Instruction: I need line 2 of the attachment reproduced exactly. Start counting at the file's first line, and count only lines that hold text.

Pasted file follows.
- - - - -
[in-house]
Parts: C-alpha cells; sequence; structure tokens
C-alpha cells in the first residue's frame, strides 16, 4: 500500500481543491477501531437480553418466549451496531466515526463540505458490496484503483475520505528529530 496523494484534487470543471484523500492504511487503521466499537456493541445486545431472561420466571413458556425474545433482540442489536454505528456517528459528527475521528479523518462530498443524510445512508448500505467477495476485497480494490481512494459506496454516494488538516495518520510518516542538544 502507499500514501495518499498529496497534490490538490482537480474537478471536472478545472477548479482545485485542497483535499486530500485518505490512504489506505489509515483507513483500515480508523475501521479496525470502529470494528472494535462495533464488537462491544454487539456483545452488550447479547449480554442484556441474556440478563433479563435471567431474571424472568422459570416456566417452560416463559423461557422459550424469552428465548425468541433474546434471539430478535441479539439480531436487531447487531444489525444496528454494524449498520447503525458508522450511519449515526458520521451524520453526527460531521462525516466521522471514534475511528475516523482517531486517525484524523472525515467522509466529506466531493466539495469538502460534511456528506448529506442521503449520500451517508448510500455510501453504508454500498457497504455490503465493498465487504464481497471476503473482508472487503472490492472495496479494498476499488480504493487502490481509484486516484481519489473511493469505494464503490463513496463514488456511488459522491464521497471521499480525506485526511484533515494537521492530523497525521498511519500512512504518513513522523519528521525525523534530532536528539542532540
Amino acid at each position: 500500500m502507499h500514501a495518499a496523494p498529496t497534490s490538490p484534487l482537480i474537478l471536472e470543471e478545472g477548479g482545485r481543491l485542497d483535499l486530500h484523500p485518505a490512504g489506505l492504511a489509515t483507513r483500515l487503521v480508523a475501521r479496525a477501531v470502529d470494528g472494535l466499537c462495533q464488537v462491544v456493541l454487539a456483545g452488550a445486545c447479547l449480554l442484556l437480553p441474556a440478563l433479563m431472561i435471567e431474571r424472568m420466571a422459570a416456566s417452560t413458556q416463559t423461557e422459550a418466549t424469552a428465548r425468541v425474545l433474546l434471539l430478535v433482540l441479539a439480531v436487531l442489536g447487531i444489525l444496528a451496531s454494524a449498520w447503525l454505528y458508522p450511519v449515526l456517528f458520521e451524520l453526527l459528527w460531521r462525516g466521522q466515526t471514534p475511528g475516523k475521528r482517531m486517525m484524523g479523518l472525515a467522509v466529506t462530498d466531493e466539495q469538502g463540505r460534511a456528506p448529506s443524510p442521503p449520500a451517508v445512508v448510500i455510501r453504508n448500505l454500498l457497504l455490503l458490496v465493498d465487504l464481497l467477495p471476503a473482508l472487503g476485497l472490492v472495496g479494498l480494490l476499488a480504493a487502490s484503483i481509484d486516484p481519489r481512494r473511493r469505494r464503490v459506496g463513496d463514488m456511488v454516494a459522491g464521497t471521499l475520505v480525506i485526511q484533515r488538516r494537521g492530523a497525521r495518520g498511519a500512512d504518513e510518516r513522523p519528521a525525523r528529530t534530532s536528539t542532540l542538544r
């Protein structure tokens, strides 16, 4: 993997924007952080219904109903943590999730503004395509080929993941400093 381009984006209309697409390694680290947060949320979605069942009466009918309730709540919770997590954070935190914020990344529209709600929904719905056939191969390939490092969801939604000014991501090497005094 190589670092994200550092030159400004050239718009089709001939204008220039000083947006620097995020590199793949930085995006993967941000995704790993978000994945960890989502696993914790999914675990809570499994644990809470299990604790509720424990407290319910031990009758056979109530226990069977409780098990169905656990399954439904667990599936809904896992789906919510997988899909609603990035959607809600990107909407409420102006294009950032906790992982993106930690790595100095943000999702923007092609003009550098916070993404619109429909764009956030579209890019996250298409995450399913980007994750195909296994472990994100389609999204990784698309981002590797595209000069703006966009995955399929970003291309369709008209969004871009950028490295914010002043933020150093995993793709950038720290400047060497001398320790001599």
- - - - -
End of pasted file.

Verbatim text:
Parts: C-alpha cells; sequence; structure tokens